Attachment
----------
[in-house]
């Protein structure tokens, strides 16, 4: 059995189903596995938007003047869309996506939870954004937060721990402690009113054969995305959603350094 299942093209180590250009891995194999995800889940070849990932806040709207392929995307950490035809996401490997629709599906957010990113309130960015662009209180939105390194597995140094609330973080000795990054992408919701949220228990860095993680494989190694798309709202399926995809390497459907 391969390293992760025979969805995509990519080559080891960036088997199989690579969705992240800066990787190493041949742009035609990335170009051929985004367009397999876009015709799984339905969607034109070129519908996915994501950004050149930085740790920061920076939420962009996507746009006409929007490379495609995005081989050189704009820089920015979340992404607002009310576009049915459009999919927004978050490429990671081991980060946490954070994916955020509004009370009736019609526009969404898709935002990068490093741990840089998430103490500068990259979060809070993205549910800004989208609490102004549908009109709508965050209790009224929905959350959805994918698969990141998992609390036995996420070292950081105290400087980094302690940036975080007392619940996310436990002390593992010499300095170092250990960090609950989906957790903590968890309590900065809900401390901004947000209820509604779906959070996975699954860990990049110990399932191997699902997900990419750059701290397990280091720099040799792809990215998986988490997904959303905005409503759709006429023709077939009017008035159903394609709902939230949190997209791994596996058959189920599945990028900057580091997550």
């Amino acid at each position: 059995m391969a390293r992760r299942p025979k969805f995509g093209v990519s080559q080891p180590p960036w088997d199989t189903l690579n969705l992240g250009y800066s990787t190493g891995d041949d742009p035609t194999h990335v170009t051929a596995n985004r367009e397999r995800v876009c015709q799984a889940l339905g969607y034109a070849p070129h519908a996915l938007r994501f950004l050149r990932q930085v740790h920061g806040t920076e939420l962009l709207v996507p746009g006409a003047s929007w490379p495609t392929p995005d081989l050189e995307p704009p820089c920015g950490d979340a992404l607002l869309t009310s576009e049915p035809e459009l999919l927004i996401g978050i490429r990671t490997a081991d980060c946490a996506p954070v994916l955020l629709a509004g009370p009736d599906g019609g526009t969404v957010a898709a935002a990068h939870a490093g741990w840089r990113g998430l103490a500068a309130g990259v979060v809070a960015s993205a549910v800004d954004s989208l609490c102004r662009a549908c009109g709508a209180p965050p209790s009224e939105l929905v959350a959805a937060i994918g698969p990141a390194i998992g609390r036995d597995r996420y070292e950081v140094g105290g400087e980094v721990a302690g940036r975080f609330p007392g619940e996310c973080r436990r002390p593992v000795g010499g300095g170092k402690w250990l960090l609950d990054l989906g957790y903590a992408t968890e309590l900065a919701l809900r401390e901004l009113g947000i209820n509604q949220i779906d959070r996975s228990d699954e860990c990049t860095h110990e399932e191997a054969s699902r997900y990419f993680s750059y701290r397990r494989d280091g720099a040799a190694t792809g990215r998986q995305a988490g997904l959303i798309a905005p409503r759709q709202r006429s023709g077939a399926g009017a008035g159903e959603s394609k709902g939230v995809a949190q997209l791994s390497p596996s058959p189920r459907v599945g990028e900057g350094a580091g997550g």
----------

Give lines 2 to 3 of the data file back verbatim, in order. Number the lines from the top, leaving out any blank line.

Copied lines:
């Protein structure tokens, strides 16, 4: 059995189903596995938007003047869309996506939870954004937060721990402690009113054969995305959603350094 299942093209180590250009891995194999995800889940070849990932806040709207392929995307950490035809996401490997629709599906957010990113309130960015662009209180939105390194597995140094609330973080000795990054992408919701949220228990860095993680494989190694798309709202399926995809390497459907 391969390293992760025979969805995509990519080559080891960036088997199989690579969705992240800066990787190493041949742009035609990335170009051929985004367009397999876009015709799984339905969607034109070129519908996915994501950004050149930085740790920061920076939420962009996507746009006409929007490379495609995005081989050189704009820089920015979340992404607002009310576009049915459009999919927004978050490429990671081991980060946490954070994916955020509004009370009736019609526009969404898709935002990068490093741990840089998430103490500068990259979060809070993205549910800004989208609490102004549908009109709508965050209790009224929905959350959805994918698969990141998992609390036995996420070292950081105290400087980094302690940036975080007392619940996310436990002390593992010499300095170092250990960090609950989906957790903590968890309590900065809900401390901004947000209820509604779906959070996975699954860990990049110990399932191997699902997900990419750059701290397990280091720099040799792809990215998986988490997904959303905005409503759709006429023709077939009017008035159903394609709902939230949190997209791994596996058959189920599945990028900057580091997550």
């Amino acid at each position: 059995m391969a390293r992760r299942p025979k969805f995509g093209v990519s080559q080891p180590p960036w088997d199989t189903l690579n969705l992240g250009y800066s990787t190493g891995d041949d742009p035609t194999h990335v170009t051929a596995n985004r367009e397999r995800v876009c015709q799984a889940l339905g969607y034109a070849p070129h519908a996915l938007r994501f950004l050149r990932q930085v740790h920061g806040t920076e939420l962009l709207v996507p746009g006409a003047s929007w490379p495609t392929p995005d081989l050189e995307p704009p820089c920015g950490d979340a992404l607002l869309t009310s576009e049915p035809e459009l999919l927004i996401g978050i490429r990671t490997a081991d980060c946490a996506p954070v994916l955020l629709a509004g009370p009736d599906g019609g526009t969404v957010a898709a935002a990068h939870a490093g741990w840089r990113g998430l103490a500068a309130g990259v979060v809070a960015s993205a549910v800004d954004s989208l609490c102004r662009a549908c009109g709508a209180p965050p209790s009224e939105l929905v959350a959805a937060i994918g698969p990141a390194i998992g609390r036995d597995r996420y070292e950081v140094g105290g400087e980094v721990a302690g940036r975080f609330p007392g619940e996310c973080r436990r002390p593992v000795g010499g300095g170092k402690w250990l960090l609950d990054l989906g957790y903590a992408t968890e309590l900065a919701l809900r401390e901004l009113g947000i209820n509604q949220i779906d959070r996975s228990d699954e860990c990049t860095h110990e399932e191997a054969s699902r997900y990419f993680s750059y701290r397990r494989d280091g720099a040799a190694t792809g990215r998986q995305a988490g997904l959303i798309a905005p409503r759709q709202r006429s023709g077939a399926g009017a008035g159903e959603s394609k709902g939230v995809a949190q997209l791994s390497p596996s058959p189920r459907v599945g990028e900057g350094a580091g997550g």